On the other hand, retaining rings, which are used in conjunction with sectional matrices, are very important in providing stability for the band as well as separating force to ensure tight contacts.
Achieving a positive contact with all the bands can usually be enhanced by prewedging the restoration and by holding the band tightly against the adjacent tooth with an instrument during curing. However, prewedging can also have deleterious effects on the papilla. Prewedging is usually not necessary when using a sectional band with a retaining ring except when the tightness of the pre-treatment contact makes placing the band very difficult.
For the most part, these bands are only necessary when there is no proximal contact, since one of their main purposes is making the restoration of that contact predictable. In other words, if your preparation is very conservative and does not break contact, a more conventional Tofflemire-like matrix is quite satisfactory, less expensive, and easier to place. Sectional bands are difficult to insert if the contact is not broken.
But assuming the Class II lesion or previous defective restoration is wide enough to require opening the contact, these bands will be quite helpful. Your first task is to select the size band that best fits the tooth you are restoring. The small bands are especially helpful for premolars, the standard size fits most molars, and the large bands come in handy when the gingival wall extends onto the root surface.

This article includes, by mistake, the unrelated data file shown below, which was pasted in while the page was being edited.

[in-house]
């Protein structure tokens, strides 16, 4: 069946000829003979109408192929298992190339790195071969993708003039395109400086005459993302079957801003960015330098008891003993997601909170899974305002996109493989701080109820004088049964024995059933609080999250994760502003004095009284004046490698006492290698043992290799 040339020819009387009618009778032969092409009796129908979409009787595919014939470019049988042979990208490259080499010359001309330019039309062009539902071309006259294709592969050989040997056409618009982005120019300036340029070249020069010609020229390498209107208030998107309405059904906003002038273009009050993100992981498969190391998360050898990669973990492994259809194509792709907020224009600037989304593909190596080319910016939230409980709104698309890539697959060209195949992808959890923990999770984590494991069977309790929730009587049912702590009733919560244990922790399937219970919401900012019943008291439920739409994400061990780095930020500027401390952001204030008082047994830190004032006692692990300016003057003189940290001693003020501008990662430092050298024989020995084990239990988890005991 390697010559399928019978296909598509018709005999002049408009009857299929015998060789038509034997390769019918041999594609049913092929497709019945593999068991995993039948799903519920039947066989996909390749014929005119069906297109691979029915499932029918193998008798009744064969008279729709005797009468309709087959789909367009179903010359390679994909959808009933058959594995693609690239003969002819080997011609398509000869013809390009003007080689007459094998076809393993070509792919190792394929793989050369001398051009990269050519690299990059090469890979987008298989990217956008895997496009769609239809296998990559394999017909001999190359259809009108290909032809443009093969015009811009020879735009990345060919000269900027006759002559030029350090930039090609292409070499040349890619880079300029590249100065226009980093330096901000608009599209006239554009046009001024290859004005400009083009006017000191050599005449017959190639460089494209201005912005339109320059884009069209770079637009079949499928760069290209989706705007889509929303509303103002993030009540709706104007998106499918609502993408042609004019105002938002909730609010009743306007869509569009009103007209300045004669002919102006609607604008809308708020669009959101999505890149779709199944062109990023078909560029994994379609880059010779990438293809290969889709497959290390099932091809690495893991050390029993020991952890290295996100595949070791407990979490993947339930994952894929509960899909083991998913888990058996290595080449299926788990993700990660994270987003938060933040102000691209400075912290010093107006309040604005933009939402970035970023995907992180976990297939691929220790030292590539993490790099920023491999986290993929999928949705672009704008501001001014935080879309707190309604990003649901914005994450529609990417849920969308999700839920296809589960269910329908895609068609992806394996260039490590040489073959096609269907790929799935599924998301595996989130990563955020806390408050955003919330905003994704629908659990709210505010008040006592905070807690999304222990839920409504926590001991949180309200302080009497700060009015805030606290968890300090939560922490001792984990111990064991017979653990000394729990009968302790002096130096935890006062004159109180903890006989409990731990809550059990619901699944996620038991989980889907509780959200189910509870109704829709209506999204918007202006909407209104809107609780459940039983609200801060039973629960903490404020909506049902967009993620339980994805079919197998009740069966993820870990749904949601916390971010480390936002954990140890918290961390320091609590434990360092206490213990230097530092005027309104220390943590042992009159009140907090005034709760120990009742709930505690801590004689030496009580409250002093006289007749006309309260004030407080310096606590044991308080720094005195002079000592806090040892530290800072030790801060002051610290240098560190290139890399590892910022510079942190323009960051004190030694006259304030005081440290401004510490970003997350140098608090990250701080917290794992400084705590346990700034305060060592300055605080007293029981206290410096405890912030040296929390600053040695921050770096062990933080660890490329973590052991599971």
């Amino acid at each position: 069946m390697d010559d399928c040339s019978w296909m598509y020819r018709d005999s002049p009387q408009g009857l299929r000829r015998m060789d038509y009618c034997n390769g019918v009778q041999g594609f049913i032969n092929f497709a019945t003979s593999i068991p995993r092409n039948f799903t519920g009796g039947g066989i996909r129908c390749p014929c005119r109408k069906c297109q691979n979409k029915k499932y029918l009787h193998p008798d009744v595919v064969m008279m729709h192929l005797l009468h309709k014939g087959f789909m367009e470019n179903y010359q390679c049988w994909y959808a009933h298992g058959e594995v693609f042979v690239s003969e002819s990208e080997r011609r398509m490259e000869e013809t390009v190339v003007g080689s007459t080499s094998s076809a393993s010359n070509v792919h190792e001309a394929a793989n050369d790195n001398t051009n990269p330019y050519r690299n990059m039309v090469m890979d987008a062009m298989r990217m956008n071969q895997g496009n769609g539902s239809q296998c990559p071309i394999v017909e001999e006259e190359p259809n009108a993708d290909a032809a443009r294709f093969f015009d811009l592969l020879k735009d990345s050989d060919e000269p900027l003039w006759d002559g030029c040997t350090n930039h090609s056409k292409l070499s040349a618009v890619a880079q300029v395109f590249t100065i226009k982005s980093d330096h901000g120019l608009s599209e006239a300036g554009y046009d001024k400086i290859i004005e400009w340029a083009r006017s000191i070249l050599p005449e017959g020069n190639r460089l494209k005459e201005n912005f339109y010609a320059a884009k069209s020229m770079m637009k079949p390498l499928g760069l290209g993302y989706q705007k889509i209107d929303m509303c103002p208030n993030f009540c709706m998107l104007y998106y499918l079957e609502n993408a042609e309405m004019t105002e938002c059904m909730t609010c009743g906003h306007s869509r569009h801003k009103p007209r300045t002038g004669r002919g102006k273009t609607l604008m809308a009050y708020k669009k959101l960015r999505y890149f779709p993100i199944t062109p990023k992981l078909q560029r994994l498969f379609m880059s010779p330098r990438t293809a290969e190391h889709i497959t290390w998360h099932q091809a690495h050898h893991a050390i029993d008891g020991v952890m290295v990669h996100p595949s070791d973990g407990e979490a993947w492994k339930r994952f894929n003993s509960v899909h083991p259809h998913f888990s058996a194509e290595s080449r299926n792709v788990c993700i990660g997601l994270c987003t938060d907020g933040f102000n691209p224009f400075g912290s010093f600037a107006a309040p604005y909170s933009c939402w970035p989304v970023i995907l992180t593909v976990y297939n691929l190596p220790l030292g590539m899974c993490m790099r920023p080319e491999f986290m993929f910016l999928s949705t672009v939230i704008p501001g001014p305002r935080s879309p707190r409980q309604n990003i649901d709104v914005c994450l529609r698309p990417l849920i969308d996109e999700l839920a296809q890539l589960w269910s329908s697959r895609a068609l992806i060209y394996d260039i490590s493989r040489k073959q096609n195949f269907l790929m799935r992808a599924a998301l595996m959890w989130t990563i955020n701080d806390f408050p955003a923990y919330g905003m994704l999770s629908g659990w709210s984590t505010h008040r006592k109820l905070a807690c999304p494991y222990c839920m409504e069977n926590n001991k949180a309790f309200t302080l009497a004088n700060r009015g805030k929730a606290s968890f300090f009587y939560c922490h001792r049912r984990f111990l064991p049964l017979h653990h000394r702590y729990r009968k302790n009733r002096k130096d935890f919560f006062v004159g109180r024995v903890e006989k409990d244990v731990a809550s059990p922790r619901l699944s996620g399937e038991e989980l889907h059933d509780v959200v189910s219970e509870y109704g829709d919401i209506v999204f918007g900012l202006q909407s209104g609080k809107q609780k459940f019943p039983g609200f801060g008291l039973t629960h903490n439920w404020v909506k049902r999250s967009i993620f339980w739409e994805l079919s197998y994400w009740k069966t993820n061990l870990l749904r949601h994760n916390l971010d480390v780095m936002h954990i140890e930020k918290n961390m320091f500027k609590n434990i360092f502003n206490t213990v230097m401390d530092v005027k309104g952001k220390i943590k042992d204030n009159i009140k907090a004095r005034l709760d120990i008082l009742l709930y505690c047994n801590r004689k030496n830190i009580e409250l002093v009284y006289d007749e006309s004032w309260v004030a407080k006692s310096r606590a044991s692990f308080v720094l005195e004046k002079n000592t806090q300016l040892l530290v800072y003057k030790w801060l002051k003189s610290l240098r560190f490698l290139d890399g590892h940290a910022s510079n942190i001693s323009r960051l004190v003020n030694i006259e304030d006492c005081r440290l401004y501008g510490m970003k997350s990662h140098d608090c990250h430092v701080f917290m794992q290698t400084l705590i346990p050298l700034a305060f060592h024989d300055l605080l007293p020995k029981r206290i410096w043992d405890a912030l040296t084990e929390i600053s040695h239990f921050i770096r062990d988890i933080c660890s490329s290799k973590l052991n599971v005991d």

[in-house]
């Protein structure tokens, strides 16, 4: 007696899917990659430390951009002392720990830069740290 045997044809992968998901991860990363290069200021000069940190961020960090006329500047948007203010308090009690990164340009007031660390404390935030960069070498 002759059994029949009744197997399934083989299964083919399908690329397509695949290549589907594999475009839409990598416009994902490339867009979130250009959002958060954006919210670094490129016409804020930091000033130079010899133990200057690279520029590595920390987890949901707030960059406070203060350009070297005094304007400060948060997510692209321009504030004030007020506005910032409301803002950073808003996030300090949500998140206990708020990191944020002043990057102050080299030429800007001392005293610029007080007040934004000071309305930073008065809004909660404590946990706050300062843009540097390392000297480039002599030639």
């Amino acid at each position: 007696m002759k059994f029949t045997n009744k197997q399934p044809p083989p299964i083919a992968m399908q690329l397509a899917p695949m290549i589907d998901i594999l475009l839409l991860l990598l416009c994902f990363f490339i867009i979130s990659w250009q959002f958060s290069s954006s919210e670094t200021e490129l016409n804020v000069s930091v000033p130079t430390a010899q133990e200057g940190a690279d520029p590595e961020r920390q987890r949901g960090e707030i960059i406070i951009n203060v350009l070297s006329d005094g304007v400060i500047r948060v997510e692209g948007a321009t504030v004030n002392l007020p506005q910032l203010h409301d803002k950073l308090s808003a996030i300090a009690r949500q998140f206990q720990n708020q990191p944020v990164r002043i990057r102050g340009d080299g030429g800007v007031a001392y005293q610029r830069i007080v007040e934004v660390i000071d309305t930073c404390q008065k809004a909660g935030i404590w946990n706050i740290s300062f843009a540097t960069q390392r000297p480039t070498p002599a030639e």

An individual matrix is used for each proximal box, meaning two are necessary for an MOD restoration. Once you have the matrix in position (usually with the concave edge toward gingiva, notched edge or dimple at occlusal), wedge passively. This wedge is merely placed to eliminate overhangs, not to separate the teeth for a more positive contact. Therefore, place the wedge with just enough pressure to keep the band against the gingival margin. It is sometimes helpful to cut the wedge short so it does not protrude from the gingival embrasure. Cutting the wedge short prepares the area for placement of the retaining ring. However, new tine designs have recesses for wedges, making the sectioning task less necessary.